IMAX’s second quarter is not going to get rave reviews on Wall Street, as the giant screen company fell victim to a slate of spring and summer blockbusters that largely failed to deliver.
For the three months ended June 30, IMAX reported $87.8 million in revenue and a net loss of 3 cents a share. That compares with the $91.7 million in revenue and earnings of 18 cents a share IMAX hauled in during the corresponding period last year. Analysts had expected IMAX to report revenue of $89.3 million and earnings of 14 cents a share, on average.
After a tough first quarter, in which the type of big-budget blockbusters that are key to IMAX’s success largely disappointed, the company was hoping to bounce back behind films like “The Fate of the Furious,” “Guardians of the Galaxy Vol. 2,” “Wonder Woman” and “Beauty and the Beast” — which was released at the tail end of the first quarter. However, other would-be blockbusters that flopped, like “The Mummy,” helped put the company in the red for the quarter. The domestic box office as a whole was down 3.6 percent compared with last year for the three months ended June 30.
“We continue to take a portfolio approach to our film business, understanding certain films resonate strongly with consumers and others less so,” IMAX CEO Richard Gelfond said in a statement accompanying the earnings. “While several films in the second quarter underperformed our expectations, the recent release of Christopher Nolan’s ‘Dunkirk’ emphasizes the value in viewing our business as a portfolio of films. ‘Dunkirk,’ which was shot almost entirely with IMAX film cameras, achieved $12 million domestically and indexed a record 23 percent in IMAX, opening weekend. Breakout titles like this are encouraging as they tend to provide strategic benefits lasting well beyond the window of the film. Historically, with other IMAX hits, we have seen increased consumer awareness of IMAX, heightened demand from other filmmakers looking to leverage our format and greater demand from exhibitors, among other benefits.”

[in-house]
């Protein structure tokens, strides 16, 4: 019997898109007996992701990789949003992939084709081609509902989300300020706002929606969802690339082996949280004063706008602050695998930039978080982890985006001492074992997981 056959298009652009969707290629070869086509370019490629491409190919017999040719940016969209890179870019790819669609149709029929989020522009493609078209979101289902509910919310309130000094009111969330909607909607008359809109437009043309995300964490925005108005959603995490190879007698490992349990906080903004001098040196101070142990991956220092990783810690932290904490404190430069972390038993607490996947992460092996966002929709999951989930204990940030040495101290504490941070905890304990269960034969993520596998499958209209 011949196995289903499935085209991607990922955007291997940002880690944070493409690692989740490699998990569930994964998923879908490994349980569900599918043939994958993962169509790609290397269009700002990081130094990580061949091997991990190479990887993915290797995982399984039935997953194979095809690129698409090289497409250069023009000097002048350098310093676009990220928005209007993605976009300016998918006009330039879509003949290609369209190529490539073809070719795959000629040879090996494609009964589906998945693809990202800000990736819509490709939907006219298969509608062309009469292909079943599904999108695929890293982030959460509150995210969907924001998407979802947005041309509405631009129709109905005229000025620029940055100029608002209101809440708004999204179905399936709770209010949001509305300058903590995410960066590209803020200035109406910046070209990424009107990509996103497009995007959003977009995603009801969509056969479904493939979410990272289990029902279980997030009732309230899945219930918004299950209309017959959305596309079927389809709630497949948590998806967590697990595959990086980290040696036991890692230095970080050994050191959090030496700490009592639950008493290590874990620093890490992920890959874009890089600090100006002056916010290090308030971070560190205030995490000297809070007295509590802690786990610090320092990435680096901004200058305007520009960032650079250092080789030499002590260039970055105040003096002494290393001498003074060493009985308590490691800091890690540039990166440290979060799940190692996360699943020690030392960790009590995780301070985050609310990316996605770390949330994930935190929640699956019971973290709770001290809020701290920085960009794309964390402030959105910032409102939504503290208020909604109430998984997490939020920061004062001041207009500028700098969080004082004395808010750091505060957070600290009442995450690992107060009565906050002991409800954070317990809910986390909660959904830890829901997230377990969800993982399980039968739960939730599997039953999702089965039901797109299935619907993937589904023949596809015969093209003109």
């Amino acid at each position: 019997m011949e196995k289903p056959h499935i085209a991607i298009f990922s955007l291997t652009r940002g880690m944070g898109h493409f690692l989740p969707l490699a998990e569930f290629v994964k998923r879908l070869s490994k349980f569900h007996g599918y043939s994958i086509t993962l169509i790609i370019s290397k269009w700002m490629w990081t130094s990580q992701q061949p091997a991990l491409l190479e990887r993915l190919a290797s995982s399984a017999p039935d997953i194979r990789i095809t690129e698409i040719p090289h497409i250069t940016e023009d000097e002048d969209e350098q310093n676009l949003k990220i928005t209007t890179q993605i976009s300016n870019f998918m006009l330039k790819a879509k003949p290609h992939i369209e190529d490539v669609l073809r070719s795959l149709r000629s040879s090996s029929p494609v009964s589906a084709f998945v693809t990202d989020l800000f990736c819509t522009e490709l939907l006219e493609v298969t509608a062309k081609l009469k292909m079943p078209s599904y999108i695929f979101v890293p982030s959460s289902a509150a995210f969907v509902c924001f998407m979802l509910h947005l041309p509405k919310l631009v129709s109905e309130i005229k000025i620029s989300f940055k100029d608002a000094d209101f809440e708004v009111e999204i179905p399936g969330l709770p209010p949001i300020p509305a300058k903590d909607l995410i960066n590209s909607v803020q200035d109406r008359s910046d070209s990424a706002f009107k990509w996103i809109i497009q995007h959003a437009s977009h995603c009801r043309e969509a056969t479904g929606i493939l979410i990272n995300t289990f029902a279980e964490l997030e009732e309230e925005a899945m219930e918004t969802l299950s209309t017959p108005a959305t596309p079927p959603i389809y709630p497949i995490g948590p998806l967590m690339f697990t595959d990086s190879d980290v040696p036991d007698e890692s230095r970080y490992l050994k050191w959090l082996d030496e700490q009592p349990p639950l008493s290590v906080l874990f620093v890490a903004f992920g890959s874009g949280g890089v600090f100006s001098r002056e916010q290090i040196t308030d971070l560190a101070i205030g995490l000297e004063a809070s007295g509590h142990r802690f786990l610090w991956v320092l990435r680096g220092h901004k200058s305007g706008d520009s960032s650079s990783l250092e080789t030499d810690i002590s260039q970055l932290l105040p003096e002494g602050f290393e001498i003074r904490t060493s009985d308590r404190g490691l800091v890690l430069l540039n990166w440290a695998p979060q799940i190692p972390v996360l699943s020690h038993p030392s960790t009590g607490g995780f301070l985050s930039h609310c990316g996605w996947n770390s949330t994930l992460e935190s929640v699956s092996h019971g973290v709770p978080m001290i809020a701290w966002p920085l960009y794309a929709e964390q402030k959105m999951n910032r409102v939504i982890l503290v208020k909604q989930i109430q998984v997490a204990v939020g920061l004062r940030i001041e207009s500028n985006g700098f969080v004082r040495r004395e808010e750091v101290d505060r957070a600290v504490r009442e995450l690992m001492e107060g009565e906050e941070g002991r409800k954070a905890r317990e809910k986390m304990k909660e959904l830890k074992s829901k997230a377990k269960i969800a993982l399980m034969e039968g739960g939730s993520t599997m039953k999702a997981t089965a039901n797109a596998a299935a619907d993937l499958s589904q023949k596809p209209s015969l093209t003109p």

The company’s stock remains down 30 percent year-to-date. Last month, IMAX announced that it will lay off about 100 employees — 14 percent of its work force — in a move the company expects will save about $200 million in annualized costs.
IMAX has taken steps to diversify its revenue sources from feature films, as it will debut ABC’s new comic-book series, Marvel’s “Inhumans,” on its large format screens before the show hits broadcast television.
The company has also jumped into virtual reality with both feet, opening a handful of VR arcades with more to come. TheWrap visited an IMAX VR center in Los Angeles, which was very impressive — but is still working out some kinks. Investors will assuredly want an update on the state of IMAX’s virtual reality ambitions.
IMAX will hold a conference call at 4:30 p.m. ET.